A Lyrical and Melodic Cadence

As I said a couple of posts ago, I am a slow reader. Watch closely and you’ll probably see my lips moving. You know how some people are described as being ‘well read,’ meaning essentially they’ve read lots of books on diverse subjects or in diverse genres? Or how some people may describe themselves as voracious readers? I am neither of these. I’m a bit envious of these people. As a writer, I feel something of an obligation to do a lot of reading, but I find that a hard thing to accomplish. That’s one of the big pieces of advice if one wants to be a writer. Read a lot. Especially of the kind of stuff you want to write. Of course it makes sense. How else can you know what’s already been done, or over-done, or what the current trends are, or what editors are buying? I won’t even get into the obvious incredible learning that can be had from reading.

But I read SOOO SLOOOOW, I whine. And even at my snail’s pace, my reading comprehension, as they call it in grade school, is mediocre at best. I’ve tried various things to increase my speed and comprehension, but nothing has really stuck. I think maybe I have a mental block against reading fast. It doesn’t make much sense, because obviously there must be many, many fine, even outstanding, writers out there who can also read very fast. But I have this nagging little fear that reading fast will negatively impact my writing somehow. Like, how can I compose beautiful music if I listen to all my music on fast-forward?

I love the way words can sometimes be put together in a way that just sings inside me. I love it when I read it in others’ work, and I love it the rare times I feel I may have accomplished something close to that in my own writing. But really, does anyone even notice? The very writing that I may struggle on for a half hour just to get one sentence right may go past my readers’ eyes in nary a second.

In the past, I probably would have described my favorite passages of writing as lyrical prose. That made sense to me. Lyrics are the words in a song, and I can almost hear music in words sometimes. But in thinking more about this, and trying to nail down what I want to say, I looked up some definitions. I prefer to avoid looking like an idiot when at all possible. It happens quite often enough despite my best efforts, so I try to take advantage of resources at my disposal to minimize the risk.

Well, leave it to Webster to help a guy out. Three words came to mind while writing this piece, and I realized I needed clarity if I wanted to use any of them in a knowledgeable way.

Three words: Lyrical, Melodic, and Cadence.

According to a few online dictionary sources, Lyrical can essentially be defined as expressing emotions in an imaginative and beautiful way.

Melodic, on the other hand, according to Webster, can be defined as containing a sweet or agreeable succession of sounds.

Cadence, again according to Webster, can mean a rhythmic sequence or flow of sounds in language.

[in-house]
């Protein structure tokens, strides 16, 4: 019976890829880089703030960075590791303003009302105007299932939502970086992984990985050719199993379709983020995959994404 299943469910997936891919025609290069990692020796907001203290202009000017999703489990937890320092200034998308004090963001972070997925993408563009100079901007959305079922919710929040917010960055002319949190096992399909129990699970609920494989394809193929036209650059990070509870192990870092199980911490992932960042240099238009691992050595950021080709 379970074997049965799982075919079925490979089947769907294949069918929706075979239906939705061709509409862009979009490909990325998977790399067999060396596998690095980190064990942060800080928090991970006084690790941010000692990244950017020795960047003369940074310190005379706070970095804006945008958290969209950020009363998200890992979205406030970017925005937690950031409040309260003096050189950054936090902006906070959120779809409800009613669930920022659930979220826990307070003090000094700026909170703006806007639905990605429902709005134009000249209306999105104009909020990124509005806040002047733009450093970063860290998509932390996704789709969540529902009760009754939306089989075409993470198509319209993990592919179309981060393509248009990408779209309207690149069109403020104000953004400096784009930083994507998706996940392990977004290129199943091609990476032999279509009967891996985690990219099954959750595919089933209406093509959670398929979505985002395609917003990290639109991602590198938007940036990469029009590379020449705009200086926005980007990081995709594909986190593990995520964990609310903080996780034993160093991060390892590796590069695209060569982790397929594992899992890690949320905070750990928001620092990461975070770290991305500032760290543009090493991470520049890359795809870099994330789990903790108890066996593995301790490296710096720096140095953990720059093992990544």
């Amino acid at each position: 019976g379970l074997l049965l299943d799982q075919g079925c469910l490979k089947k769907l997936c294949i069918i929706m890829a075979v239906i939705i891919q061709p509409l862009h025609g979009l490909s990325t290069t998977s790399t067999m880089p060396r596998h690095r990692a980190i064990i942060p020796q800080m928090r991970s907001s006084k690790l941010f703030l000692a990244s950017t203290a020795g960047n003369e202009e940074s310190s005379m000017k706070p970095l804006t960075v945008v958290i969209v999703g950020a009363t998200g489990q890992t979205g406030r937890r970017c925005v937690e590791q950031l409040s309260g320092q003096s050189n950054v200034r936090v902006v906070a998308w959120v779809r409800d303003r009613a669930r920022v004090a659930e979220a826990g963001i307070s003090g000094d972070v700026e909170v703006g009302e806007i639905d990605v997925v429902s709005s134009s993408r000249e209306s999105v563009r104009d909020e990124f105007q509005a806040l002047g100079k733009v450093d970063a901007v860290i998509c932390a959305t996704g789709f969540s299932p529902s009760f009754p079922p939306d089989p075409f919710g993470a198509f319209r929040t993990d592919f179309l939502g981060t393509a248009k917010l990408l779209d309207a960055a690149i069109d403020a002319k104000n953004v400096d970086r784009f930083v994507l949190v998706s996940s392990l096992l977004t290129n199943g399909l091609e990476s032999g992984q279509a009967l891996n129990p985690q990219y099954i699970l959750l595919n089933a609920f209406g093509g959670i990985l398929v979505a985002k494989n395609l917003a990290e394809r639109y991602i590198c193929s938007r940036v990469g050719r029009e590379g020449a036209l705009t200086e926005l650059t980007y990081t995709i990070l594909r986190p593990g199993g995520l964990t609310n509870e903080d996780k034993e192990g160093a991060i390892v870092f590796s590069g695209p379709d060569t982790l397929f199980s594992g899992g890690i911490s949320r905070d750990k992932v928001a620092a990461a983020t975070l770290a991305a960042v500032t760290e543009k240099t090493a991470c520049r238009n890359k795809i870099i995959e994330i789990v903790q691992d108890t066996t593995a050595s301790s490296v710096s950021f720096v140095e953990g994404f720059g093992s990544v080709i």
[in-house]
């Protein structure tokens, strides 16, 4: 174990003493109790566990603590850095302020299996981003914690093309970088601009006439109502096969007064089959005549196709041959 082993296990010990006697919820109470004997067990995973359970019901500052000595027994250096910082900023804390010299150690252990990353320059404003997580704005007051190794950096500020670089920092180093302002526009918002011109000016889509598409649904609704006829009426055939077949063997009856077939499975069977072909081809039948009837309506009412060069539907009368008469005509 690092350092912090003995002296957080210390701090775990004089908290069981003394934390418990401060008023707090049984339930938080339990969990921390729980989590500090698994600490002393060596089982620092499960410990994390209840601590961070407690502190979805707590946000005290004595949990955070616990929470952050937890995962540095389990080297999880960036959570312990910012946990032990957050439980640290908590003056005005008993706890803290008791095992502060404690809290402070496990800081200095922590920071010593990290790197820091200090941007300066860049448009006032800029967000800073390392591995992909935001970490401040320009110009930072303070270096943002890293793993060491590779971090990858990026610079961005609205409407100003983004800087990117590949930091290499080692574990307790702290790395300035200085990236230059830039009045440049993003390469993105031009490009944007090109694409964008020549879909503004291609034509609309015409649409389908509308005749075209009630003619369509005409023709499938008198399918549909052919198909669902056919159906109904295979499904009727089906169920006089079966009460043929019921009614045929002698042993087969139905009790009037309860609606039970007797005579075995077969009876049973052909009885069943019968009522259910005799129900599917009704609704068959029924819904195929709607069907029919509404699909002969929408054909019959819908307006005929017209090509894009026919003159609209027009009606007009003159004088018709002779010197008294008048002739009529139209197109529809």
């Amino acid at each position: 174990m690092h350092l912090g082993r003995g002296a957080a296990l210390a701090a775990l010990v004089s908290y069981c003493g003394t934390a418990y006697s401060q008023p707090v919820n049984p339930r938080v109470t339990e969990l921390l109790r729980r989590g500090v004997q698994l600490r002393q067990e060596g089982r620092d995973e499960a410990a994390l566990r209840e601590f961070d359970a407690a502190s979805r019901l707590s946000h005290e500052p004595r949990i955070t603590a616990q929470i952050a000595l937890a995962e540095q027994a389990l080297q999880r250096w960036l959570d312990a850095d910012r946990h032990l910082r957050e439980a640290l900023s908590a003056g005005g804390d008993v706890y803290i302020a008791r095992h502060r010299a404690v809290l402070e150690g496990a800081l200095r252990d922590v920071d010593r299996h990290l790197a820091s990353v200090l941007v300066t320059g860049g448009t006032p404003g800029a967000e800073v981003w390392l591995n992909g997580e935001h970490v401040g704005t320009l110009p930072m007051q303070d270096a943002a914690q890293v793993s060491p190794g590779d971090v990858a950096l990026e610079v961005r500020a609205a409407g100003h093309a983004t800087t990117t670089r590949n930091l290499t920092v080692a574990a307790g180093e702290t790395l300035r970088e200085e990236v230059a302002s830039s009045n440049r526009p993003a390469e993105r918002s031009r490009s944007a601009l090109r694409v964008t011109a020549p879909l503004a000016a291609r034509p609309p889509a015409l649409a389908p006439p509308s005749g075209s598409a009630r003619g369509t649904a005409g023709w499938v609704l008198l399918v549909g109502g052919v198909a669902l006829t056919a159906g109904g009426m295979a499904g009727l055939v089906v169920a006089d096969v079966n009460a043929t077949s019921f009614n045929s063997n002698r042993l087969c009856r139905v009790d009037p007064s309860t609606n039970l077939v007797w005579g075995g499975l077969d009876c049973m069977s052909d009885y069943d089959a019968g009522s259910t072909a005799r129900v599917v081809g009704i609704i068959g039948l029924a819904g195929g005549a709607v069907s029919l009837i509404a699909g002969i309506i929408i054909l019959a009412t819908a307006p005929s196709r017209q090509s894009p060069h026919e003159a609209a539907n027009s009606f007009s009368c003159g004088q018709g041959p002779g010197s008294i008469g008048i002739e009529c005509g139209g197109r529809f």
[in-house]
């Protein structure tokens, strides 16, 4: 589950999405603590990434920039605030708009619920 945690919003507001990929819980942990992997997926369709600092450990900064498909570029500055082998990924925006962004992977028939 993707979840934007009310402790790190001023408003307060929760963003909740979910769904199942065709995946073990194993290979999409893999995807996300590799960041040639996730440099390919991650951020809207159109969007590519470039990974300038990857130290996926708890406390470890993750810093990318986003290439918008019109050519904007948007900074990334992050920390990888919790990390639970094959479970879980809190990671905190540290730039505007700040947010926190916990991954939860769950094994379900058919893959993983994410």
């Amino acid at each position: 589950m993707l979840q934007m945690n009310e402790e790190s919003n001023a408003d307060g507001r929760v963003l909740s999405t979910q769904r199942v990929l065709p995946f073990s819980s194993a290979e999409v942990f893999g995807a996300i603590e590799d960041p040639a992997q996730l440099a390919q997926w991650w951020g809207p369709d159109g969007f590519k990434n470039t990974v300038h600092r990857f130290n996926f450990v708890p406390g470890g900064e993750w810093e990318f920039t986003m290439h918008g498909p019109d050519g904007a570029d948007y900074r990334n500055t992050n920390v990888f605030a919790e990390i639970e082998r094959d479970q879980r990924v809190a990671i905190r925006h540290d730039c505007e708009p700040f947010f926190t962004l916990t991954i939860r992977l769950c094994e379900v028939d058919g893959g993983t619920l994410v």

So, I reason, what I must really like in an extra-special way is what I’d call melodic prose. When I read slowly, which I always do, and it’s a piece I especially like, I appreciate the pleasing succession of sounds the words make in my head. My question is, then, do fast readers hear the melody in the words of an outstanding piece of prose? I can only guess it’s rather hard for those with the skill to read faster than they can sound out the words in their heads, but I won’t mind being told I’m wrong. I, personally, think I have to hear the sounds of the words in my head, so reading fast to me is like trying to understand an auctioneer explain particle physics. I’d love to hear (see how literal that expression is for me?) what you guys think or what you actually experience and whether you think it has anything to do with your reading speed.

I can grok that, based on the definitions above, reading at high speed could still allow the fast reader to appreciate lyrical prose just as much as a slow reader. And for many, if not most, readers, that may well be enough to absolutely love reading, to get the goose bumps, or feel that warm, wonderful tingle down one’s spine at a favorite passage. And to all the fast readers out there, I say Godspeed and more power to you. I still envy you your voracious reading skills.

Cadence, then, is the third characteristic in prose that I appreciate, and also wonder about. I can only imagine that fast readers can feel a rhythmic sequence in the ordering of words just as much as I can. It’s just that they are running while I am walking. I won’t get into my stumbling and meandering forms of reading right now.

At any rate, dear reader (pun intended), I’d love to hear your thoughts on this. Let me know whether you consider yourself a fast or slow reader (or in-between) and what it is about reading that turns your crank. You can also let me know if you think this whole silly exercise is simply my way of trying to find reason or justification in my poorly developed reading skills.

In the end, however, I suspect I will still blame Uncle Joe of Petticoat Junction for movin’ kinda slow through my most formative years.


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  1. #1 by Mary Beth on September 28, 2011 - 5:57 PM

    Hey, Joe! Mary Beth here. I too consider myself a slow reader. And, I always wish I could retain & comprehend more of what I read. Your brother, Tom, although I am sure he retains and comprehends buckets more than I do, is a slower reader than I am. I always thought someone of his intelligence would be a faster reader.
    I enjoy your writings. Wish I could read them more quickly, and, remember more of the content.
    Love you,
    Mary BEth


  2. #2 by Firdos Blackwood on October 1, 2011 - 3:53 PM

    First time here. Awesome site. Great post.


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